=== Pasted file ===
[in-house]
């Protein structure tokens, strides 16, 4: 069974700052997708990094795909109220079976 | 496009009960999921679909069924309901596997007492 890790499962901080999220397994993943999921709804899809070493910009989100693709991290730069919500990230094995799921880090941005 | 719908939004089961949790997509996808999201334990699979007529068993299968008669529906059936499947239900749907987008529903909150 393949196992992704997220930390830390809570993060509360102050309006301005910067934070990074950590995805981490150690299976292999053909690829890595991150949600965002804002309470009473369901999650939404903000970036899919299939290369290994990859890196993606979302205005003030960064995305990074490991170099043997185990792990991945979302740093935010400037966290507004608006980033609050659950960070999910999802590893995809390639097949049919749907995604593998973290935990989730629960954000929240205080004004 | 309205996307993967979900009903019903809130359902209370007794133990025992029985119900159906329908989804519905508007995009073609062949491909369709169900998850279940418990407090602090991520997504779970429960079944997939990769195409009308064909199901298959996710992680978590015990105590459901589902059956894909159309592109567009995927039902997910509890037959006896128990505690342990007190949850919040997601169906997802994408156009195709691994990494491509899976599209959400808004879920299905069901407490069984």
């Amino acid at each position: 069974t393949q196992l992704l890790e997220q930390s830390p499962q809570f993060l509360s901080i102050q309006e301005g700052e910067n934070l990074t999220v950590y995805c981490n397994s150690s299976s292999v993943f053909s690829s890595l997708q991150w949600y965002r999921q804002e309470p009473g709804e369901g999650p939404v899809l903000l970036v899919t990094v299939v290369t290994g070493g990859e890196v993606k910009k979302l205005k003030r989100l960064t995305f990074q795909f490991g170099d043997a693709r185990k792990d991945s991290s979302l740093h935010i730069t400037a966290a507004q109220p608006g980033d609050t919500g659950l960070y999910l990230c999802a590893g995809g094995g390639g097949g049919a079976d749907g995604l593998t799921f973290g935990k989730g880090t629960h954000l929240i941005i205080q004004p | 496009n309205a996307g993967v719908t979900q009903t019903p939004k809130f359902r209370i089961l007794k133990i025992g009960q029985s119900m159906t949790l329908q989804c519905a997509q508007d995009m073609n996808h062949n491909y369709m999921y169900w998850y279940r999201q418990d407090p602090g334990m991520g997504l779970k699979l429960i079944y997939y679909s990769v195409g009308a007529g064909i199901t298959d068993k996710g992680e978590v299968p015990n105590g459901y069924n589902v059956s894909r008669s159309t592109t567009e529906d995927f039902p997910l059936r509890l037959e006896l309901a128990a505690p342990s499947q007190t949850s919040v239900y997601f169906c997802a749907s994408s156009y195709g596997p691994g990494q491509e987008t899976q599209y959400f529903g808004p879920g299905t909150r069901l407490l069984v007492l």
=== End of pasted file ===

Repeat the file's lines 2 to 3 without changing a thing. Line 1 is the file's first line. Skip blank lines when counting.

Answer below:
């Protein structure tokens, strides 16, 4: 069974700052997708990094795909109220079976 | 496009009960999921679909069924309901596997007492 890790499962901080999220397994993943999921709804899809070493910009989100693709991290730069919500990230094995799921880090941005 | 719908939004089961949790997509996808999201334990699979007529068993299968008669529906059936499947239900749907987008529903909150 393949196992992704997220930390830390809570993060509360102050309006301005910067934070990074950590995805981490150690299976292999053909690829890595991150949600965002804002309470009473369901999650939404903000970036899919299939290369290994990859890196993606979302205005003030960064995305990074490991170099043997185990792990991945979302740093935010400037966290507004608006980033609050659950960070999910999802590893995809390639097949049919749907995604593998973290935990989730629960954000929240205080004004 | 309205996307993967979900009903019903809130359902209370007794133990025992029985119900159906329908989804519905508007995009073609062949491909369709169900998850279940418990407090602090991520997504779970429960079944997939990769195409009308064909199901298959996710992680978590015990105590459901589902059956894909159309592109567009995927039902997910509890037959006896128990505690342990007190949850919040997601169906997802994408156009195709691994990494491509899976599209959400808004879920299905069901407490069984």
């Amino acid at each position: 069974t393949q196992l992704l890790e997220q930390s830390p499962q809570f993060l509360s901080i102050q309006e301005g700052e910067n934070l990074t999220v950590y995805c981490n397994s150690s299976s292999v993943f053909s690829s890595l997708q991150w949600y965002r999921q804002e309470p009473g709804e369901g999650p939404v899809l903000l970036v899919t990094v299939v290369t290994g070493g990859e890196v993606k910009k979302l205005k003030r989100l960064t995305f990074q795909f490991g170099d043997a693709r185990k792990d991945s991290s979302l740093h935010i730069t400037a966290a507004q109220p608006g980033d609050t919500g659950l960070y999910l990230c999802a590893g995809g094995g390639g097949g049919a079976d749907g995604l593998t799921f973290g935990k989730g880090t629960h954000l929240i941005i205080q004004p | 496009n309205a996307g993967v719908t979900q009903t019903p939004k809130f359902r209370i089961l007794k133990i025992g009960q029985s119900m159906t949790l329908q989804c519905a997509q508007d995009m073609n996808h062949n491909y369709m999921y169900w998850y279940r999201q418990d407090p602090g334990m991520g997504l779970k699979l429960i079944y997939y679909s990769v195409g009308a007529g064909i199901t298959d068993k996710g992680e978590v299968p015990n105590g459901y069924n589902v059956s894909r008669s159309t592109t567009e529906d995927f039902p997910l059936r509890l037959e006896l309901a128990a505690p342990s499947q007190t949850s919040v239900y997601f169906c997802a749907s994408s156009y195709g596997p691994g990494q491509e987008t899976q599209y959400f529903g808004p879920g299905t909150r069901l407490l069984v007492l």